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Summary Article: Chamoun, Camille (Nimer)
from The Hutchinson Unabridged Encyclopedia with Atlas and Weather Guide

Lebanese Maronite Christian politician, president 1952–58. As president, he pursued pro-Western policies, antagonizing leftist-Nasserists, and, after being accused of rigging the 1957 elections, became increasingly authoritarian. His refusal as president to support Lebanon's possible accession into Syria and Egypt's new United Arab Republic and rumours that he was seeking a second term led to civil war in June–July 1958, which was ended by the landing of US troops and by the election of army commander General Fuad Shihab (Chehab) as president. Chamoun responded by founding the National Liberal Party, but was to return only briefly to government, in 1975–76 and 1984.

During the 1960s and 1970s Chamoun remained a leading figure within the Christian camp, which attempted to preserve Lebanon's political pluralism under Christian Maronite leadership, and which resisted integration into Pan-Arab alignments. During the civil war of 1975–82 he headed a loose Lebanese Front of Christian-Maronite factions and his supporters set up armed militias, known as the Tigers. By 1980 the Tigers had been eliminated as a fighting force by the Phalangists, led by Bechir Gemayel. Chamoun's son, Danny Chamoun (1934–1990), succeeded him as party leader in 1987, but was murdered, with his wife and two sons, by pro-Syria militias.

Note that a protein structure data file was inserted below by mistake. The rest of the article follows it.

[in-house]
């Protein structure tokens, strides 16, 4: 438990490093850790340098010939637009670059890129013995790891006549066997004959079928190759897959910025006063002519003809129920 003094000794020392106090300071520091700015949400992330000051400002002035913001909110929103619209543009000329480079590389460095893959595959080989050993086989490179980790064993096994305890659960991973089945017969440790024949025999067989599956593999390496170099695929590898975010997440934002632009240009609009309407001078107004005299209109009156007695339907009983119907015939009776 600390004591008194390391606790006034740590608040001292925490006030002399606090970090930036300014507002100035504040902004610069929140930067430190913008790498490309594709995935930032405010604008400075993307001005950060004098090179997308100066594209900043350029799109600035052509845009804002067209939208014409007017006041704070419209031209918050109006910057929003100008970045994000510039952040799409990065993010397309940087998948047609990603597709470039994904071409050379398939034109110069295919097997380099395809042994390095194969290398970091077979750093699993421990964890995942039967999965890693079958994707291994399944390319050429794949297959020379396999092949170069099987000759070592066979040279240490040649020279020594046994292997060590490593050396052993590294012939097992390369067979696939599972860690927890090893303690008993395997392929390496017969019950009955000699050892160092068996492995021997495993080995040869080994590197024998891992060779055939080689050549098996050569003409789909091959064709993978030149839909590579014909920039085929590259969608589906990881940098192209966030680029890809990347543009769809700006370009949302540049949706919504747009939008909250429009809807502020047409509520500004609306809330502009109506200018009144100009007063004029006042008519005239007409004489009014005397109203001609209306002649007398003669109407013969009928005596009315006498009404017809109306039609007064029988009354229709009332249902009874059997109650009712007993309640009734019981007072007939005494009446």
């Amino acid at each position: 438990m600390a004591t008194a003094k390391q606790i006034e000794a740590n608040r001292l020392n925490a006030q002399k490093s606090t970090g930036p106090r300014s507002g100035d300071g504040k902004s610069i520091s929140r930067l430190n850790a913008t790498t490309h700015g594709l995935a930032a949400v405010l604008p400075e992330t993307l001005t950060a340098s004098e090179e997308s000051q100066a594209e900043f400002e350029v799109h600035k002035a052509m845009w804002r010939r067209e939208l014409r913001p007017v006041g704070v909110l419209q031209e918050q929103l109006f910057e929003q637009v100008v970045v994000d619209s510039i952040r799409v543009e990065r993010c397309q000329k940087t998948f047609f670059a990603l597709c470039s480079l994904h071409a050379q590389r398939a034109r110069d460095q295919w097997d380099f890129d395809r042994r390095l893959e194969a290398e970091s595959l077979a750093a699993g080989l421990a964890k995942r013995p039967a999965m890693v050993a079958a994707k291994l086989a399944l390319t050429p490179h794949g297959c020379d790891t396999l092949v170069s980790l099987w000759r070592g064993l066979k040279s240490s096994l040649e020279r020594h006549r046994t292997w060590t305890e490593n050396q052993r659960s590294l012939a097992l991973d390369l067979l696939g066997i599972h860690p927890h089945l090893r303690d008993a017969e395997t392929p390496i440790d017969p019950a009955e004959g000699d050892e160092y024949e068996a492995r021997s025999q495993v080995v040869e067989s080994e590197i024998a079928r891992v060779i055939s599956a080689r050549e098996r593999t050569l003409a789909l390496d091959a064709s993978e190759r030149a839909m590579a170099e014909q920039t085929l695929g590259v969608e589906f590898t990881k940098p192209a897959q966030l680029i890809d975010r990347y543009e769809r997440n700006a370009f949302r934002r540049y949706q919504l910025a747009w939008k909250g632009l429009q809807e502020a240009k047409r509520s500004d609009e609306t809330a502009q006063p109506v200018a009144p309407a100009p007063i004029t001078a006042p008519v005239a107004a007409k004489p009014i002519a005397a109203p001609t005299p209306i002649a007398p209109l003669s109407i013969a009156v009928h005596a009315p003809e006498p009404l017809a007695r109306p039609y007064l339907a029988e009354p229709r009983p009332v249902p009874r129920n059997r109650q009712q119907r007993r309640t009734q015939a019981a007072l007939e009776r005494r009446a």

Born in Deir al-Qamar in the Shuf region of southern Lebanon, Chamoun studied at the French Law College of Beirut. He was first elected a member of the Lebanese parliament in 1934 and became finance minister in 1938 and interior minister in 1943, when he helped negotiate Lebanon's unwritten intercommunal National Pact that provided for power-sharing between a Maronite Christian president and a Sunni Muslim prime minister. Chamoun resigned from the government in 1948 after President Bishara al-Khuri had amended the constitution to enable him to serve a second term. In September 1952, with opposition growing to government corruption under al-Khuri, Chamoun staged a semi-coup, forcing al-Khuri to resign, and parliament elected Chamoun as his replacement.

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